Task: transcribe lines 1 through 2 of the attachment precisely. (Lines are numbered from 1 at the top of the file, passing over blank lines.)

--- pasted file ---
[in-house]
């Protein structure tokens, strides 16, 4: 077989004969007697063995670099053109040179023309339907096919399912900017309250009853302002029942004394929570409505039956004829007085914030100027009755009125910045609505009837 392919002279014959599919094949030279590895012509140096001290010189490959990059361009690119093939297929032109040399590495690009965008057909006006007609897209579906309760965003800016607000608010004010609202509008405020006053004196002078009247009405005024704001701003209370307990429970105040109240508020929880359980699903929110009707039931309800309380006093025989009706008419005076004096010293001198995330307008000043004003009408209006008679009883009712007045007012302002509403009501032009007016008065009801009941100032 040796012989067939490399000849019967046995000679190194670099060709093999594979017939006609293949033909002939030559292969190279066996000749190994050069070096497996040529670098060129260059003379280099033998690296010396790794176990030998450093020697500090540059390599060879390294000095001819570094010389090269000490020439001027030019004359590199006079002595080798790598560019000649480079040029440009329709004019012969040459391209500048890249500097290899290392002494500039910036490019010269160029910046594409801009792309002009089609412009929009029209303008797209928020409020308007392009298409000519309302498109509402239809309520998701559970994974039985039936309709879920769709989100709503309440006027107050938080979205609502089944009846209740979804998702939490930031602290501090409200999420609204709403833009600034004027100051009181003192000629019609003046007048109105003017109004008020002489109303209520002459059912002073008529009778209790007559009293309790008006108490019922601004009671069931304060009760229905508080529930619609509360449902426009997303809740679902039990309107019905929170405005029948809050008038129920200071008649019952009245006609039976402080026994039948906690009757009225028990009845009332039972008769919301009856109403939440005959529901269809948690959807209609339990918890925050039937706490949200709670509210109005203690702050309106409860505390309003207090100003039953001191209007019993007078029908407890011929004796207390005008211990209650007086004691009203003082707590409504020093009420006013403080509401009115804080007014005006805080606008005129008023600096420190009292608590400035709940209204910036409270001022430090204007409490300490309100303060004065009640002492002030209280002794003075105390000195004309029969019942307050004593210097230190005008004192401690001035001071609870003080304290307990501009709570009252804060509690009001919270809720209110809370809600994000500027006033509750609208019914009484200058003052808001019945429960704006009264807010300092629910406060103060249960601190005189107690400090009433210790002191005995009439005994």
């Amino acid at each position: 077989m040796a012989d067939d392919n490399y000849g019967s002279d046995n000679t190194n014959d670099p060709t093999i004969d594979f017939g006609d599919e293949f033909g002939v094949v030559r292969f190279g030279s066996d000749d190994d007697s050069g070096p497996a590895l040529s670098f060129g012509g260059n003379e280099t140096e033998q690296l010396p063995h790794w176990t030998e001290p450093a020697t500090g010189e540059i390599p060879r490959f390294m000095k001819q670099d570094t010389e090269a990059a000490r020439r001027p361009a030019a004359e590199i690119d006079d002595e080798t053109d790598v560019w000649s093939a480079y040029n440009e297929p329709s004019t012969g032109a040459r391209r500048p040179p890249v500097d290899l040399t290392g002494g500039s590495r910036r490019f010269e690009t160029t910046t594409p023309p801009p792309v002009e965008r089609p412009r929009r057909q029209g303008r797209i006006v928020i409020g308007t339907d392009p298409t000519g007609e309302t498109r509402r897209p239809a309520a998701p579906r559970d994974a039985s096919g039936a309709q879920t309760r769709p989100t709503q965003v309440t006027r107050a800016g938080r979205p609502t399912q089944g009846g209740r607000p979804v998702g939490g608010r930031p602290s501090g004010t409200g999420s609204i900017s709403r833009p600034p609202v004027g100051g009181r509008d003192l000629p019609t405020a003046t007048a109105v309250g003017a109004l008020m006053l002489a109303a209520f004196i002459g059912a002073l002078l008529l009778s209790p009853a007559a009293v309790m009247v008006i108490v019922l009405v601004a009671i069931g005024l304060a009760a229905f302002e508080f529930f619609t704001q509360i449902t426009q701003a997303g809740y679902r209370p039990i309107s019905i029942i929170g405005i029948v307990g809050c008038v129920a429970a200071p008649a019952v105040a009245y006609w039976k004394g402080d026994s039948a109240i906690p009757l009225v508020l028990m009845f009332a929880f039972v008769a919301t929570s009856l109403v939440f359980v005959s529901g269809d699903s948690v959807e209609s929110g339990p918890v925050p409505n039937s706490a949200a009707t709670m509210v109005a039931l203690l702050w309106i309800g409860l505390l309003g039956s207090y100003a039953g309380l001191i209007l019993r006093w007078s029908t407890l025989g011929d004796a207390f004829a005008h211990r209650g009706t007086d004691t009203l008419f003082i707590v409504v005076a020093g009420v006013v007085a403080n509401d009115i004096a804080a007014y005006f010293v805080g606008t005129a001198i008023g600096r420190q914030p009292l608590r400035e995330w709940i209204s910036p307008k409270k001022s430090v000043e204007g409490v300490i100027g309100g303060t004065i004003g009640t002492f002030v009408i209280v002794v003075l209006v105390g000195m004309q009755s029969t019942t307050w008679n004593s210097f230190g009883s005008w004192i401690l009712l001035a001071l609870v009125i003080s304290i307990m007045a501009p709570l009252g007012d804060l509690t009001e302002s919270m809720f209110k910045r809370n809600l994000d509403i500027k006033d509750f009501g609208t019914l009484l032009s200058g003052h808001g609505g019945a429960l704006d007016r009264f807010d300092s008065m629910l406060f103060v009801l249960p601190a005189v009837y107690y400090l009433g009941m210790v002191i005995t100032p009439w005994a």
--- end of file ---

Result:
[in-house]
């Protein structure tokens, strides 16, 4: 077989004969007697063995670099053109040179023309339907096919399912900017309250009853302002029942004394929570409505039956004829007085914030100027009755009125910045609505009837 392919002279014959599919094949030279590895012509140096001290010189490959990059361009690119093939297929032109040399590495690009965008057909006006007609897209579906309760965003800016607000608010004010609202509008405020006053004196002078009247009405005024704001701003209370307990429970105040109240508020929880359980699903929110009707039931309800309380006093025989009706008419005076004096010293001198995330307008000043004003009408209006008679009883009712007045007012302002509403009501032009007016008065009801009941100032 040796012989067939490399000849019967046995000679190194670099060709093999594979017939006609293949033909002939030559292969190279066996000749190994050069070096497996040529670098060129260059003379280099033998690296010396790794176990030998450093020697500090540059390599060879390294000095001819570094010389090269000490020439001027030019004359590199006079002595080798790598560019000649480079040029440009329709004019012969040459391209500048890249500097290899290392002494500039910036490019010269160029910046594409801009792309002009089609412009929009029209303008797209928020409020308007392009298409000519309302498109509402239809309520998701559970994974039985039936309709879920769709989100709503309440006027107050938080979205609502089944009846209740979804998702939490930031602290501090409200999420609204709403833009600034004027100051009181003192000629019609003046007048109105003017109004008020002489109303209520002459059912002073008529009778209790007559009293309790008006108490019922601004009671069931304060009760229905508080529930619609509360449902426009997303809740679902039990309107019905929170405005029948809050008038129920200071008649019952009245006609039976402080026994039948906690009757009225028990009845009332039972008769919301009856109403939440005959529901269809948690959807209609339990918890925050039937706490949200709670509210109005203690702050309106409860505390309003207090100003039953001191209007019993007078029908407890011929004796207390005008211990209650007086004691009203003082707590409504020093009420006013403080509401009115804080007014005006805080606008005129008023600096420190009292608590400035709940209204910036409270001022430090204007409490300490309100303060004065009640002492002030209280002794003075105390000195004309029969019942307050004593210097230190005008004192401690001035001071609870003080304290307990501009709570009252804060509690009001919270809720209110809370809600994000500027006033509750609208019914009484200058003052808001019945429960704006009264807010300092629910406060103060249960601190005189107690400090009433210790002191005995009439005994």